Posts Tagged ‘Olympics’

Olympic Dreaming

February 8, 2014

I felt as though I had fallen into a dream the minute I switched on the TV last night planning to watch the news but finding that I had tuned in, almost miraculously, at the very second the coverage was beginning for the Opening Ceremonies at the Olympics in Sochi. Not having realized exactly when the ceremonies were being broadcast nor having planned to watch them, suddenly there I was. In the dream. I fell in, watched it all through.

Born in 1951, I grew up with the notion of Russia as a scary, worrisome, possibly evil “other” – almost like a myth of the wicked, evil one who might eat a child, in this case one who might blow us all up. Over the years of maturing and the dynamics on the world stage shifting, Russia became in my mind that mysterious other, haunting the imagination with her literature, art, architecture and seemingly unknowable enigma; her strong soul bravely enduring unthinkable hardships.

I was extremely moved when in the very opening moments of the ceremonies they showed a young girl’s face, saying her name which I couldn’t catch, but the name means “Love.” The commentator said she represents the feminine soul of Russia. What a way to start! Immediately she lifts off the ground and begins to fly, fly high, a brave little girl. They explain that “She will tell the story of Russia through a series of dreams, as Russians see themselves as dreamers.” The history of Russia as told through the dreams of a child! How beautiful. I thought the story was magnificently told in brilliant artful display. This is certainly a unique opportunity for Russia to bare her soul on the world stage. The music, the ballet, I was entranced.

I don’t want to talk about Putin in terms of politics. I will say that when I heard that last week in a zoo he was seen “cradling a leopard, which you rarely see politicians do,” I thought “Yep, never heard of a politician doing that one before.” I would love to cradle a leopard! Who is this man? What must be the dreams of Putin? Russia covers 9 time zones, it is that vast. They explained that in an essential sense the source of many of Russia’s most basic problems is that she is so isolated and alienated from the rest of the world; they were isolated from the Renaissance, isolated from the Enlightenment. What longing Russia’s soul must be expressing now to bridge that gap. Isolation and alienation are cruelly painful states.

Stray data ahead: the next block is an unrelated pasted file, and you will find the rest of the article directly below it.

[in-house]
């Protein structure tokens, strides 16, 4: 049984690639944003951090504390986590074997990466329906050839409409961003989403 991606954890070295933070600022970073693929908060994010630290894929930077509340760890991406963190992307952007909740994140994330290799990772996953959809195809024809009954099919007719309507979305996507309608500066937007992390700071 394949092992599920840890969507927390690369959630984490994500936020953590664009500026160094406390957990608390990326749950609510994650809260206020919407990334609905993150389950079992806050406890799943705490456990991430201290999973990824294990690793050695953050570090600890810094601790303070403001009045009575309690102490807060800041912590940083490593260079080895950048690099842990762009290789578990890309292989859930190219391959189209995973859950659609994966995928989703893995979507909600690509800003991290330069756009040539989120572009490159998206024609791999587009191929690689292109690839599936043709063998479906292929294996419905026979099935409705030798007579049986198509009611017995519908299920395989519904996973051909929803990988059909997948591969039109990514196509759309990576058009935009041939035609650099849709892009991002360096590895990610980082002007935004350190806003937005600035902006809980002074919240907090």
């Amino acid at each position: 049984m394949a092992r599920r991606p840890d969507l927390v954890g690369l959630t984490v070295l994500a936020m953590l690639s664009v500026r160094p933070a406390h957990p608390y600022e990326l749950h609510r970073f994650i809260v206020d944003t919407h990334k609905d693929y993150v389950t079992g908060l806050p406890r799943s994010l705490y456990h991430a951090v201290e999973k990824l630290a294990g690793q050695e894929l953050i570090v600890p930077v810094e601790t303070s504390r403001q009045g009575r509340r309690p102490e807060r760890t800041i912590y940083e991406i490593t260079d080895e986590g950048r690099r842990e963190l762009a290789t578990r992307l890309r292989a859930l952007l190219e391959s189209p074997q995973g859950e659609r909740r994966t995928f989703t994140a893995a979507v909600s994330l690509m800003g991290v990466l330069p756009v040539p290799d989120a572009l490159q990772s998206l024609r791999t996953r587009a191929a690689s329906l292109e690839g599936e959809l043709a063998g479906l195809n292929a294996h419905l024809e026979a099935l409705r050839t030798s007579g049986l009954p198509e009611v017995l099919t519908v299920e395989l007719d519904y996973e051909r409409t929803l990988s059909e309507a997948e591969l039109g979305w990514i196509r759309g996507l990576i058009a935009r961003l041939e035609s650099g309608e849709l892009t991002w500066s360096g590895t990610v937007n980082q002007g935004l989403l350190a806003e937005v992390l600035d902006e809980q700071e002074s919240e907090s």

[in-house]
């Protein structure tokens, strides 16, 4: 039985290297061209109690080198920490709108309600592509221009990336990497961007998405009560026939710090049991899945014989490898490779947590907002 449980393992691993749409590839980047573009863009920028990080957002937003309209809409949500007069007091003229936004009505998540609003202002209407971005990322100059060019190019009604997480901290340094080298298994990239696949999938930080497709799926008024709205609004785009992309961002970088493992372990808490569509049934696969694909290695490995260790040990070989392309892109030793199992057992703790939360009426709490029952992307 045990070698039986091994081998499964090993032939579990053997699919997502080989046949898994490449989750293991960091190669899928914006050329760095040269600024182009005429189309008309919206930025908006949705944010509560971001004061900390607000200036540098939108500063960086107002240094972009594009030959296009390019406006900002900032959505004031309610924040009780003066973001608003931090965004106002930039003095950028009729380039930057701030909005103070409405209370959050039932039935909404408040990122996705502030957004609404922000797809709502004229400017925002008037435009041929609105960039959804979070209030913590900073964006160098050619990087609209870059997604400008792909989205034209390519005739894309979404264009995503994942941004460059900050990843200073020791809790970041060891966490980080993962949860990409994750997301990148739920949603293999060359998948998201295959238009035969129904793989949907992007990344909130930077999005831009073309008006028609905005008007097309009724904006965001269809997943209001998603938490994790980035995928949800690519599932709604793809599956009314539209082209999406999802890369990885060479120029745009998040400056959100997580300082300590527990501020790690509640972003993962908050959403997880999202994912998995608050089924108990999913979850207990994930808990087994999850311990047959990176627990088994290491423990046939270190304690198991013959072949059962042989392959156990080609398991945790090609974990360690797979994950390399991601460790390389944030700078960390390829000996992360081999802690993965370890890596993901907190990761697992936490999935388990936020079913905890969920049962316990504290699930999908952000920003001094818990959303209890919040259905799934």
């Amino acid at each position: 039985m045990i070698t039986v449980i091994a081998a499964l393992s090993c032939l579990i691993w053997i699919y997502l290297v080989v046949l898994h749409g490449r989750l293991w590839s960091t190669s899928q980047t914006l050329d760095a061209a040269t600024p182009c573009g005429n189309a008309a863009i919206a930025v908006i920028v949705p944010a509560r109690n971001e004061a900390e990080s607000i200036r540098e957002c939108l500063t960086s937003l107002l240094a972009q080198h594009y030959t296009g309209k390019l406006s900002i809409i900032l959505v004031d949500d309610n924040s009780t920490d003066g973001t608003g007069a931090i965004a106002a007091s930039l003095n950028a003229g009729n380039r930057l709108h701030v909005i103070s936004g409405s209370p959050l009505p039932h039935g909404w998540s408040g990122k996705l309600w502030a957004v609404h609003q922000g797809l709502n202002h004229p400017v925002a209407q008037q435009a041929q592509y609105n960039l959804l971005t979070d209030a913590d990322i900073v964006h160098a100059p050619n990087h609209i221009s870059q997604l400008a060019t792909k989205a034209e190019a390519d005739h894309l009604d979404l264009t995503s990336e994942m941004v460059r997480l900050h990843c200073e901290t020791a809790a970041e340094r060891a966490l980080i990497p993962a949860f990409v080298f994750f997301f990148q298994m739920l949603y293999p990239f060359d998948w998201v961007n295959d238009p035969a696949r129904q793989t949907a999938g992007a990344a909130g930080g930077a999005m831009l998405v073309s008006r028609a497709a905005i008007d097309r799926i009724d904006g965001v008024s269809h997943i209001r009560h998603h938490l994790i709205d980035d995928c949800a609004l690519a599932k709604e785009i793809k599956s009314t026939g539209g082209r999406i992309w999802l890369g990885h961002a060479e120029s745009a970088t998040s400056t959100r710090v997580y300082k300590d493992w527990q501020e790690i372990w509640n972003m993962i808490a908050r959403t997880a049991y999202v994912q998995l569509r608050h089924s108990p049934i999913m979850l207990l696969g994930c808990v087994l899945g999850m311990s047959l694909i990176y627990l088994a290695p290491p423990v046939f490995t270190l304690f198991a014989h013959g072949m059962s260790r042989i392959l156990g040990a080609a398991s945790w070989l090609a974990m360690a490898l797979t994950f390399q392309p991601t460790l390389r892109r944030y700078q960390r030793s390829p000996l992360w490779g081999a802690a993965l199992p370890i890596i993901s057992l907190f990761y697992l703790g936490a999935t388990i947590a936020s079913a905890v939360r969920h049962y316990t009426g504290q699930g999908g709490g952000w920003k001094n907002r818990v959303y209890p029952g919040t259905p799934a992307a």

I could go on about what I am feeling regarding the dream of Russia, but it is the dreams of the athletes that are most glorious to watch, like catching a fire just to look at their spirits. I have a daughter who is training for the Olympics in 2016, hoping to make the team in Women’s Weightlifting. I know in a personal way how hard these athletes work, how much of their life is given over to their sport, how much heart it takes to keep on with their efforts and training, to take defeat, to never lose vision, to keep their dreams alive and their spirits strong.

I appreciated what Thomas Bach, the President of the International Olympic Committee, said: “The Olympic Games are a sports festival embracing human diversity in great unity. Therefore I say to the political leaders of the world, thank you for supporting your athletes. They are the best ambassadors of your country. Please respect their Olympic message of good will, of tolerance, of excellence and of peace. Have the courage to address your disagreements in a peaceful direct political dialogue and not on the back of these athletes.” I’m pretty sure that was, at least in part, a jab at Jimmy Carter for his decision to withhold our athletes from Russia’s previous Olympics, but I do feel the point is well taken and well spoken. My daughter and her teammates are the most glorious ambassadors this country could hope for, no one works as hard as these athletes do.